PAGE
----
MARKET CLOSE: NZ shares fall as investors take lead from overseas markets risk sell off
By Tina Morrison
Aug 28 (BusinessDesk) – New Zealand shares fell, paced by Telecom Corp, as investors in the local market took their lead from overseas bourses which sold off on concern about a possible US-led military strike against the Syrian government as investors favoured safe haven assets such as gold.
The NZX 50 Index declined 32.309 points or 0.7 percent to 4,509.716. Within the index, 27 stocks fell, 16 rose and 7 were unchanged. Turnover was $114.9 million.
“It’s difficult to avoid the negative sentiment from the overseas bourses, and our market has moved lower,” said Bryon Burke, head equities dealer at Craigs Investment Partners. “Overall the market is fairly quiet, it is not an aggressive sell off by any stretch of the imagination, just a down day.”
Telecom, which is the second-largest stock on the benchmark, slid 1.8 percent to $2.20 on orderflow from overseas investors, Burke said.
MightyRiverPower, the energy company that went public in May after the government sold half its stake, initially rallied but ended the day down 0.9 percent to $2.17. The company stoked optimism it will beat its prospectus forecast for shareholder returns in 2014 after finishing the 2013 year ahead of expectations.
“It is unfortunate they had their announcement on a day when there is a bit of selling around,” Burke said. “Their price did rally following the announcement but now it is down, despite the announcement being pretty solid. It rallied in the morning and then as Australia opened and Asian markets opened lower, a little bit of selling came across here and along with them, other shares were sold down as well.”
New Zealand company earnings had been generally positive, Burke said.
“Although they have been on the whole quite good and supported current valuations, there is certainly nothing to get people to rush in and commit more money to the market,” Burke said. “There’s no compelling reason to rush in and commit more money to the market while overseas are a bit negative.”
Fisher & Paykel Healthcare was the fifth-best performer on benchmark after the maker of breathing masks and respirators yesterday raised its 2014 earnings forecast as new products boost sales and widen margins.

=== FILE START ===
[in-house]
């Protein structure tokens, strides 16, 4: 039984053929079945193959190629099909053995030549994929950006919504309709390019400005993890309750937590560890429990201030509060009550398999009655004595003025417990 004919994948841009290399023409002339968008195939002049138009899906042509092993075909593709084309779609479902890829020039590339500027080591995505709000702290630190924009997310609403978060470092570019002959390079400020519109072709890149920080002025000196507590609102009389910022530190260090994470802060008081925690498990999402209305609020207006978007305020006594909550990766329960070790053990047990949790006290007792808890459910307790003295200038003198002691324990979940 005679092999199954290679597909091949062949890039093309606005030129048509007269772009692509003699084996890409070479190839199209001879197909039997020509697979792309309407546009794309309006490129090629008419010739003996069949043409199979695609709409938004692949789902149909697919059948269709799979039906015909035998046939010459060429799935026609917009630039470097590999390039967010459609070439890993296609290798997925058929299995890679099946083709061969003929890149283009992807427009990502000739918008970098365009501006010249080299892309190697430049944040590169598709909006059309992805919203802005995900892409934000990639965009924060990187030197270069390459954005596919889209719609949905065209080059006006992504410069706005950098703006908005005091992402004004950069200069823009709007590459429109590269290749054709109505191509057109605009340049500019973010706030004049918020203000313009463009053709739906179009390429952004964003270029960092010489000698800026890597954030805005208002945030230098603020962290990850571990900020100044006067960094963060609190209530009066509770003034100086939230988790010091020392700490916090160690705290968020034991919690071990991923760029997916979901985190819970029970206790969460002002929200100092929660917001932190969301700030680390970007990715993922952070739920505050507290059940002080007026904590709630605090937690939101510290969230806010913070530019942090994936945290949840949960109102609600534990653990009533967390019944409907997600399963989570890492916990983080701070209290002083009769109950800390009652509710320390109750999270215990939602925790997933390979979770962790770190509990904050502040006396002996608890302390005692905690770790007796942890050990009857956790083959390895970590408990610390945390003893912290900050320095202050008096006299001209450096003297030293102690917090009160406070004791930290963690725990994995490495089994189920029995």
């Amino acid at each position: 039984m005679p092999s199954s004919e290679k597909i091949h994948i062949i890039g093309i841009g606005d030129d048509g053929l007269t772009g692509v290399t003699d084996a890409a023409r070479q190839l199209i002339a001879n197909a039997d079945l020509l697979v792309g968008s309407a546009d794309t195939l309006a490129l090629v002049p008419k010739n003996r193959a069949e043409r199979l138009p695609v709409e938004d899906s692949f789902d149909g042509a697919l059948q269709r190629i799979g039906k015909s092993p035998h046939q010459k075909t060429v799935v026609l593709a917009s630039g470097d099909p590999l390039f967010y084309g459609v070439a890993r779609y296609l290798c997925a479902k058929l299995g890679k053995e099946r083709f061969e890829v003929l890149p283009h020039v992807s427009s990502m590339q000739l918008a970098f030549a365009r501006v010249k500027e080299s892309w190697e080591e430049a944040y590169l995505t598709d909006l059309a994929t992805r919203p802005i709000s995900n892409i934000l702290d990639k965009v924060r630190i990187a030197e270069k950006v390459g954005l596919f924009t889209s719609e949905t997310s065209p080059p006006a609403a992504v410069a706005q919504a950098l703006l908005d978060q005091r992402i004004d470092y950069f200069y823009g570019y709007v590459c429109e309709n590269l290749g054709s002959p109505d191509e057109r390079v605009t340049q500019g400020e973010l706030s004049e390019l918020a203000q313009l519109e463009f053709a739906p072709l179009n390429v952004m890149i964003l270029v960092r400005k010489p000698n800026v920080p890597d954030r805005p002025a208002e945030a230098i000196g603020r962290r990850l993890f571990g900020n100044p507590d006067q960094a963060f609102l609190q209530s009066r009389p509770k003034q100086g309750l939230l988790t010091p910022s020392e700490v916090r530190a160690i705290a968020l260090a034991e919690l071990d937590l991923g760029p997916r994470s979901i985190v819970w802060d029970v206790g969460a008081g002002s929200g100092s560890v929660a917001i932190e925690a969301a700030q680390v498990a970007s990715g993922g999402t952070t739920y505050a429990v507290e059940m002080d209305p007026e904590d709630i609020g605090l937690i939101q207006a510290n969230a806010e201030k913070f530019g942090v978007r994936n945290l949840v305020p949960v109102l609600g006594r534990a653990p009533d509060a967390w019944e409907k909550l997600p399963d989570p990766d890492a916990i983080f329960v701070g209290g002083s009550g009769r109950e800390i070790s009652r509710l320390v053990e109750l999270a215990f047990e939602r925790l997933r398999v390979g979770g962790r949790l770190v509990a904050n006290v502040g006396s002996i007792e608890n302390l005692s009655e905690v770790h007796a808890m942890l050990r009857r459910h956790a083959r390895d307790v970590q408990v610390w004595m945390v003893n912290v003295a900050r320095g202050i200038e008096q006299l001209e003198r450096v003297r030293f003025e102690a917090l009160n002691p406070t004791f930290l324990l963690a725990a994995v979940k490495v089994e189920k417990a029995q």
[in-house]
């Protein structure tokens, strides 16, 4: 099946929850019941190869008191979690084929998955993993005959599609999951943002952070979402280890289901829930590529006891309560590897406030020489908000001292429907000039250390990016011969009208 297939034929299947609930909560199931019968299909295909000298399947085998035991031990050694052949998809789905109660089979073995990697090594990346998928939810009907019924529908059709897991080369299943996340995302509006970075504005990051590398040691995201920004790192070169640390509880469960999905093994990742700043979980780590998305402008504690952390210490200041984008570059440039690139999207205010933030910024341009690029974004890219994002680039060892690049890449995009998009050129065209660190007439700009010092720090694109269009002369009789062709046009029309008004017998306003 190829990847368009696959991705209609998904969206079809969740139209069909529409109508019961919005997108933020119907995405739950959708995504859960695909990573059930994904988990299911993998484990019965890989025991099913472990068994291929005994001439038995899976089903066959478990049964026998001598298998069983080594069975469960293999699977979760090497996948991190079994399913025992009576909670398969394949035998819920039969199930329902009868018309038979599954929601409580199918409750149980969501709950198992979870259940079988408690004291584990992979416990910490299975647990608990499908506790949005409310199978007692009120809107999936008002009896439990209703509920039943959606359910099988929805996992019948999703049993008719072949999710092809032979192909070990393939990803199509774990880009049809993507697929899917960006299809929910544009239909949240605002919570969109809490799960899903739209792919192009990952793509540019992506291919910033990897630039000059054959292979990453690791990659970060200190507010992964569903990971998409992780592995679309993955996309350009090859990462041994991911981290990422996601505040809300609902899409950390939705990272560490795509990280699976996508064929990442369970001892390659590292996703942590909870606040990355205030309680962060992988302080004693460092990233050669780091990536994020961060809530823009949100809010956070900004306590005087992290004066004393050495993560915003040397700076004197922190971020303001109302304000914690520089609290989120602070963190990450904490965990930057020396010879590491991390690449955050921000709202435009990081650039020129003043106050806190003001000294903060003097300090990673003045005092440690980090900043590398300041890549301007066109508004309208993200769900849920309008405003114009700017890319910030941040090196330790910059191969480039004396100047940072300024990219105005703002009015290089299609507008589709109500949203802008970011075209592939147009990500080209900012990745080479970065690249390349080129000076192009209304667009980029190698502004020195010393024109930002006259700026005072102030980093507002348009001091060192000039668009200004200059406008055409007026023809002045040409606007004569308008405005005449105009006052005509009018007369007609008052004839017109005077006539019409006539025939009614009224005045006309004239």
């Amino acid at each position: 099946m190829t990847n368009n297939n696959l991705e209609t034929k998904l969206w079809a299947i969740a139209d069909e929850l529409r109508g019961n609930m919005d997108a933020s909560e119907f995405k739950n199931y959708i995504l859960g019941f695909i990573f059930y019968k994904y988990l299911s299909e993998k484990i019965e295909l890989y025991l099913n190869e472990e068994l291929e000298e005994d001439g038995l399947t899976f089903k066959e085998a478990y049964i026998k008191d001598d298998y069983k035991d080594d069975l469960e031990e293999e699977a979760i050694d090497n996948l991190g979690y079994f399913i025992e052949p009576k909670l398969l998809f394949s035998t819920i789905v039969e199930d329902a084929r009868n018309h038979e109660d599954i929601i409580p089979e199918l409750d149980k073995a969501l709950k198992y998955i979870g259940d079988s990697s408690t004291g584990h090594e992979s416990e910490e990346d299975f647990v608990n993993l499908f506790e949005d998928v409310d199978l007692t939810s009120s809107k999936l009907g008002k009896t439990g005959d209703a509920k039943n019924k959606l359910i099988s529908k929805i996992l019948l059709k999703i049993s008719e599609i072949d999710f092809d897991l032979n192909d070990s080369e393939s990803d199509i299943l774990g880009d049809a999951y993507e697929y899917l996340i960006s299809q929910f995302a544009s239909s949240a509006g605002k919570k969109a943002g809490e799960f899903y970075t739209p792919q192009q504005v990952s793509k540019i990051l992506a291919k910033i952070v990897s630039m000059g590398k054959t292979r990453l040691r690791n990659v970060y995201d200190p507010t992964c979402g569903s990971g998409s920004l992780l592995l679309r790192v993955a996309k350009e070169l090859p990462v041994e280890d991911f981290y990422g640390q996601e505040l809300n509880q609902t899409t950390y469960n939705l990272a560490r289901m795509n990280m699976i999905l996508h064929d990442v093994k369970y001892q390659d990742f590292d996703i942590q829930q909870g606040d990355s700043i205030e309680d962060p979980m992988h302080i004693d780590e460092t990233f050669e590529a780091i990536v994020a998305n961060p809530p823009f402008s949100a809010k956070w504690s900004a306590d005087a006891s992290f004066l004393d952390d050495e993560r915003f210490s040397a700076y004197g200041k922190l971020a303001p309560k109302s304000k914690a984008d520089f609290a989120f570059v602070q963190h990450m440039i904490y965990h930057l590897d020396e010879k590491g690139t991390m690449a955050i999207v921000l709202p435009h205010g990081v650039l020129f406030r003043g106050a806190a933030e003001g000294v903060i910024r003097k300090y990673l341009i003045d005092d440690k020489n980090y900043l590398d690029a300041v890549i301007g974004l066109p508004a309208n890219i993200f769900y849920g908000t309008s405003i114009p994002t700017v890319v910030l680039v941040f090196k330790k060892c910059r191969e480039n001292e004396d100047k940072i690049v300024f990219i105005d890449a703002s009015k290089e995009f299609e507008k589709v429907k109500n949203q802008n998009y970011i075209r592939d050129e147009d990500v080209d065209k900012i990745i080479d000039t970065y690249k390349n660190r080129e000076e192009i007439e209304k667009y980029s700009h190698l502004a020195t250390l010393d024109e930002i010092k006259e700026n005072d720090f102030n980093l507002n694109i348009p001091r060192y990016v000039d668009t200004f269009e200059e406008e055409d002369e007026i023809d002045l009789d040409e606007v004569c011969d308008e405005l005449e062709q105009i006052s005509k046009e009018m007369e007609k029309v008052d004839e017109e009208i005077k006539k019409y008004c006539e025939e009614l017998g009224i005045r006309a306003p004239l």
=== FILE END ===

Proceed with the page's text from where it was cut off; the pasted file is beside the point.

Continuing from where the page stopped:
The shares rose 0.9 percent to $3.55 after managing director Mike Daniell told shareholders at the company’s annual meeting in Auckland yesterday that 2014 profit is likely to be $90 million to $95 million, up from its May forecast of $85 million to $90 million and ahead of its 2013 profit of $77 million.
The latest forecast is Fisher & Paykel’s fifth upgrade in a row for sales in constant currency terms, according to a report by brokerage Craigs Investment Partners, which rates the stock a ‘buy’ and raised its 12-month price target to $4.45 from $4.20.
Tenon, the wood mouldings company controlled by former Fletcher Challenge unit Rubicon, gained 3.7 percent to $1.40 after the company said it returned to profit on an earnings before interest, tax, depreciation and amortisation basis as the US housing market regathered momentum, and wants to more than double earnings in the coming financial year.
The company reported EBITDA of $5 million in the 12 months ended June 30, form an EBITDA-loss of $3 million a year earlier, and at the top of its guidance in May, Tenon said in a statement. The company narrowed its net loss to US$3 million from $9 million in 2012, and boosted sales 9 percent to US$364 million.
Abano Healthcare, the specialist health clinic investor facing a potential takeover tilt, slid 1.7 percent to $6.40 after the company said it wants to raise up to $18.5 million at an 8.6 percent discount in a share purchase plan and placement to institutions and eligible investors.
The Auckland-based company raised $9.25 million at $5.95 a share in an underwritten placement to selected institutions and sophisticated investors, and is seeking another $9.25 million from shareholders at the same price, it said in a statement. That’s a discount to the last trading price of $6.51.
Units in the Fonterra Shareholders’ Fund rose 0.2 percent to $6.88 before they were halted pending a material statement. The Ministry for Primary Industries says its own testing of Fonterra Cooperative Group’s whey protein concentrate shows it contained bacteria that don’t produce neurotoxins.
The ministry released results of the tests on the urging of Fonterra today after first releasing its inquiry into the contamination scare, which didn’t include the results.
Trading of Fonterra’s units wasn’t halted on the Australian stock exchange, where they were up 1.2 percent to A$6.09.